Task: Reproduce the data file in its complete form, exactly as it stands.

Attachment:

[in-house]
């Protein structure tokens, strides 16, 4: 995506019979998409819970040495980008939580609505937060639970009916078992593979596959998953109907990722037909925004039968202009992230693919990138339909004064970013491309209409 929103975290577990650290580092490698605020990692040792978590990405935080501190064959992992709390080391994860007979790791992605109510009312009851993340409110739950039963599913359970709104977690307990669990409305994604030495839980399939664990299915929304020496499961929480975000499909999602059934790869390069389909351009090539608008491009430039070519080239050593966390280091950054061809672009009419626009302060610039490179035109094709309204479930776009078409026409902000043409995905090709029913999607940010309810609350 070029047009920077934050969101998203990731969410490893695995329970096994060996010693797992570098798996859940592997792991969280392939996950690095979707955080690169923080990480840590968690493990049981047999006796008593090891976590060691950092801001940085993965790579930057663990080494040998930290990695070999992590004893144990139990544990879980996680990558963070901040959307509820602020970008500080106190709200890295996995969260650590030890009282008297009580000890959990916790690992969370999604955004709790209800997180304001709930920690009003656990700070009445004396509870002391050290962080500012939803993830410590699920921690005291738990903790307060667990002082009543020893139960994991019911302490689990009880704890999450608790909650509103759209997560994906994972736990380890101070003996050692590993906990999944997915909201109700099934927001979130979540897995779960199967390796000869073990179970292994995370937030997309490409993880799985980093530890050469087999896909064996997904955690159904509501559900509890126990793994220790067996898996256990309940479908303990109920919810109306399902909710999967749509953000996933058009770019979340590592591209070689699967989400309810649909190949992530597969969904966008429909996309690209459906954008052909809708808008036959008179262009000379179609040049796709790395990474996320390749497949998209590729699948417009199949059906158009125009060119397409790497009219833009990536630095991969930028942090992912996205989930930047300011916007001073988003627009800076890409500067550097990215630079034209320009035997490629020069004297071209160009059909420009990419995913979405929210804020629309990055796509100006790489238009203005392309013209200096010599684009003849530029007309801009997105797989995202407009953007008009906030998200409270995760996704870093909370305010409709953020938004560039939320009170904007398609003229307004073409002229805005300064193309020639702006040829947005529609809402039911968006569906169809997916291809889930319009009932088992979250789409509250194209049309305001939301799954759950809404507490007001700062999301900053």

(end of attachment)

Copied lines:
[in-house]
């Protein structure tokens, strides 16, 4: 995506019979998409819970040495980008939580609505937060639970009916078992593979596959998953109907990722037909925004039968202009992230693919990138339909004064970013491309209409 929103975290577990650290580092490698605020990692040792978590990405935080501190064959992992709390080391994860007979790791992605109510009312009851993340409110739950039963599913359970709104977690307990669990409305994604030495839980399939664990299915929304020496499961929480975000499909999602059934790869390069389909351009090539608008491009430039070519080239050593966390280091950054061809672009009419626009302060610039490179035109094709309204479930776009078409026409902000043409995905090709029913999607940010309810609350 070029047009920077934050969101998203990731969410490893695995329970096994060996010693797992570098798996859940592997792991969280392939996950690095979707955080690169923080990480840590968690493990049981047999006796008593090891976590060691950092801001940085993965790579930057663990080494040998930290990695070999992590004893144990139990544990879980996680990558963070901040959307509820602020970008500080106190709200890295996995969260650590030890009282008297009580000890959990916790690992969370999604955004709790209800997180304001709930920690009003656990700070009445004396509870002391050290962080500012939803993830410590699920921690005291738990903790307060667990002082009543020893139960994991019911302490689990009880704890999450608790909650509103759209997560994906994972736990380890101070003996050692590993906990999944997915909201109700099934927001979130979540897995779960199967390796000869073990179970292994995370937030997309490409993880799985980093530890050469087999896909064996997904955690159904509501559900509890126990793994220790067996898996256990309940479908303990109920919810109306399902909710999967749509953000996933058009770019979340590592591209070689699967989400309810649909190949992530597969969904966008429909996309690209459906954008052909809708808008036959008179262009000379179609040049796709790395990474996320390749497949998209590729699948417009199949059906158009125009060119397409790497009219833009990536630095991969930028942090992912996205989930930047300011916007001073988003627009800076890409500067550097990215630079034209320009035997490629020069004297071209160009059909420009990419995913979405929210804020629309990055796509100006790489238009203005392309013209200096010599684009003849530029007309801009997105797989995202407009953007008009906030998200409270995760996704870093909370305010409709953020938004560039939320009170904007398609003229307004073409002229805005300064193309020639702006040829947005529609809402039911968006569906169809997916291809889930319009009932088992979250789409509250194209049309305001939301799954759950809404507490007001700062999301900053």